September 27, 2009
Yesterday, an Edmonton area potato grower gave away $20,000 worth of potatoes to local to anyone willing to come pick them up. The Great Potato Give Away was designed to attract attention to local food and farmland protection. The area around the farm is under pressure from urban development and few Edmonton residents have a connection to the farm land. The publicity event was a great success with 1000’s of people showing up on the farm to pick potatoes. At one point the line of cars waiting to get onto the property was 8 kilometers long. The organizers had made 4000 bags for people to fill and were planning on digging potatoes until 4pm, but by 1pm all of the potatoes were dug and the remaining people in line had to be turned away.
Local Residents Picking Free Potatoes
This event made a large impact on a large number of local residents but it’s impact was far greater then simply on those that showed up and dug through the ground with their hands to pick up potatoes, even those that were turned away learned a great deal about the limited nature of farm land and the overall impact of agriculture on the community. The news of the event spread over all the local news agencies, and with a quick google search it is clear that common sites like Flicker, Twitter and Kijiji were all involved in either the advertising of the event or the spreading of its impact and message after the fact. It even made CBC news top 10 stories this morning making national news, which is how I came about finding it.
This event was an amazing way of attracting attention and building community and connection with local residents. It’s high energy and passion made it a news worthy story and one that spread on its own do to its positive nature. In my opinion this one event changed more peoples opinion on food and farmland then any other $20,000 advertising campaign could have possibly provided.
Global News Edmonton Story
CTV Edmonton Story
CBC National News Story
Edmonton Examiner Story
September 20, 2009
This year my visit to the Acton Fall Fair was a lot different from my previous experiences. This is the first in over 10 years that I did not arrive on the grounds following close behind the cattle trailer ready to wash and dry my calf in preparation for the inter-club beef show. Instead I took the chance to sleep in and showed up around 10:30 to watch my cousins enter the ring with pure bred shorthorn calves following close behind. The day went along as planned with a few dramatic surprises from the nervous calves. Despite limited show ring success everyone came away with some excellent prizes.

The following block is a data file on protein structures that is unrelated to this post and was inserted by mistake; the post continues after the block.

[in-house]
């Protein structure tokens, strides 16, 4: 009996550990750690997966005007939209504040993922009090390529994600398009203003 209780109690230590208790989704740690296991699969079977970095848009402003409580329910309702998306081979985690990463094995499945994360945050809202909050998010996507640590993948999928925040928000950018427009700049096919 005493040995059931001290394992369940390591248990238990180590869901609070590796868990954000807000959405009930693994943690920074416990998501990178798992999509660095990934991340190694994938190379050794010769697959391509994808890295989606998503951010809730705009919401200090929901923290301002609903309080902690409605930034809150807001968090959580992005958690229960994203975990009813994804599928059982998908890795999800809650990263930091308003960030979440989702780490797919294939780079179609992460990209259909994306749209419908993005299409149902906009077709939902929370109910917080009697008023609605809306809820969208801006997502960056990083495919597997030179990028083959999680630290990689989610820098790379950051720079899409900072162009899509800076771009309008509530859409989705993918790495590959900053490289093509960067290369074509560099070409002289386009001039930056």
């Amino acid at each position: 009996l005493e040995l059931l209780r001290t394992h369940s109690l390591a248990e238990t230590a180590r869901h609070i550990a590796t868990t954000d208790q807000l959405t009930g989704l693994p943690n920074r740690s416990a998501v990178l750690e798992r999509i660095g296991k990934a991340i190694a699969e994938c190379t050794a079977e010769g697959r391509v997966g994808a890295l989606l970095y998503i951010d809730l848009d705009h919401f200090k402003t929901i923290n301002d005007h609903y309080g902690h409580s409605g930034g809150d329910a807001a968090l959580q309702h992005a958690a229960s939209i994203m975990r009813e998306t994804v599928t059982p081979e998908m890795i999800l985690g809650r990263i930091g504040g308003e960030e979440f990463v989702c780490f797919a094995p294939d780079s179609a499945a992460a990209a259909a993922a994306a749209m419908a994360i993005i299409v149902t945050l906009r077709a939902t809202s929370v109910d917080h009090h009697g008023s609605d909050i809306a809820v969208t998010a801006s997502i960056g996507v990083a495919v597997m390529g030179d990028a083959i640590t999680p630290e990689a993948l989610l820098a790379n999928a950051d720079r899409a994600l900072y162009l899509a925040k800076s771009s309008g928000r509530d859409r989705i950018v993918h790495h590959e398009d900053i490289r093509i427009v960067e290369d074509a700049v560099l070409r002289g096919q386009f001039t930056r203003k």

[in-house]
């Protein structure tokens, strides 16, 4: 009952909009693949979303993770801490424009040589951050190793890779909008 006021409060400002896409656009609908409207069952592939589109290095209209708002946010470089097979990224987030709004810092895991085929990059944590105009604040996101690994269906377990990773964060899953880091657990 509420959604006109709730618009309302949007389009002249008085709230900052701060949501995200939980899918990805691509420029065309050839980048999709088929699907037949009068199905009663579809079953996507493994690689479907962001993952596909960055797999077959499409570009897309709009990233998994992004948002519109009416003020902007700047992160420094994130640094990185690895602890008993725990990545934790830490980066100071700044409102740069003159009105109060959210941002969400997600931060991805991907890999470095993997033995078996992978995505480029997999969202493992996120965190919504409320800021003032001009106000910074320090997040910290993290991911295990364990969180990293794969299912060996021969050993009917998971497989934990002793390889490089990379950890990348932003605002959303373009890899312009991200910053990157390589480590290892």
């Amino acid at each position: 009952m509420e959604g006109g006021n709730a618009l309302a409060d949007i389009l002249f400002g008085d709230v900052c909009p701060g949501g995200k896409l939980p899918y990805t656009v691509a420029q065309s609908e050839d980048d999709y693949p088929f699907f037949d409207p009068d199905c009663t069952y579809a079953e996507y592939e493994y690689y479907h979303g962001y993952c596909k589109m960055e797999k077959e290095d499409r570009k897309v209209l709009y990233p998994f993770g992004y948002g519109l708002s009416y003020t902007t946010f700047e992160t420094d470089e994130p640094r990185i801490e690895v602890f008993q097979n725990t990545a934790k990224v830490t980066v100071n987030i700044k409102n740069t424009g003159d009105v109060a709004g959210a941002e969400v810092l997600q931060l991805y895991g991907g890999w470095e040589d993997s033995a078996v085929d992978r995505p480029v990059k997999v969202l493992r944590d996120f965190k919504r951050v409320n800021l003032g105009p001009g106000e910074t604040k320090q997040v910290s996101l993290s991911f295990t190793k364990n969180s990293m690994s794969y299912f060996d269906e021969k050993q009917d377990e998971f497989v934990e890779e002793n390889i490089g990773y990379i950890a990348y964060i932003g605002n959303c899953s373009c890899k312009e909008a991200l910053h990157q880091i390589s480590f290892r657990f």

This was when I noticed the small display at the side of the ring including a small Kubota tractor and some flags from the local Kubota dealer. I took a closer look at the prizes and noticed they had Kubota logos on them, so I asked around and soon found out Kubota has sponsored 3 local fairs. With further research, on the 4-H Ontario website, they have in fact sponsored 60 events nationwide. The total sponsorship deal is worth $200,000, with $75,000 being spent this fall. The sponsorship started last year at the Royal Winter Fair where they co-sponsored a youth leadership conference with TD Bank. Now Kubota has decided to sponsor Beef and Dairy 4-H shows at the local fair level as well as at some larger fairs such as the Royal Winter Fair.
Now, I was a little jealous of the prizes my cousins had received at the fair, the reasonably nice duffel bags were definitely more useful then the usual ribbon, but did they really serve their purpose. When it comes to the perspective of 4-H and the future of the agricultural industry, I don’t think it did help. There were quite a few less cattle at the fair this year compared to last, and only some of that could be attributed to the fact that there was another fair competing for entries that usually doesn’t overlap with Acton. What it comes down to in my opinion is that the 4-Hers who are still making the effort to come out to the fair and show aren’t there for the money and the prizes, they are competing because thats what they love doing and its a way of getting their foot in the door of the industry. They don’t need a gift from Kubota to keep showing up, but if 4-H isn’t benefiting that much from the sponsorship who is? Kubota is, its simple they need their logo and their name associated with grass roots agriculture and the future farmers of Canada. They are up against some of the strongest brand marketers in the world, John Deere and Case, in fact I saw more babies in John Deere clothes and Case hats around the fair then all of the advertisement Kubota had put up around the ring. So in the end I am somewhat disappointed with 4-H in that they have taken this sponsorships but haven’t stood up and made sure that the money would be well spent for both the goals of 4-H and Kubota. There must be a way where both 4-H and Kubota could receive more positive outcomes from this major cash sponsorship. I feel strongly that had the money been spent to promote new clubs and support important leaders it could have improved members experience in the 4-H program. In this case, Kubota would have their name attached to new growing projects which would provide a more positive image of the company with a vision of the future rather than a company with an increased advertising budget.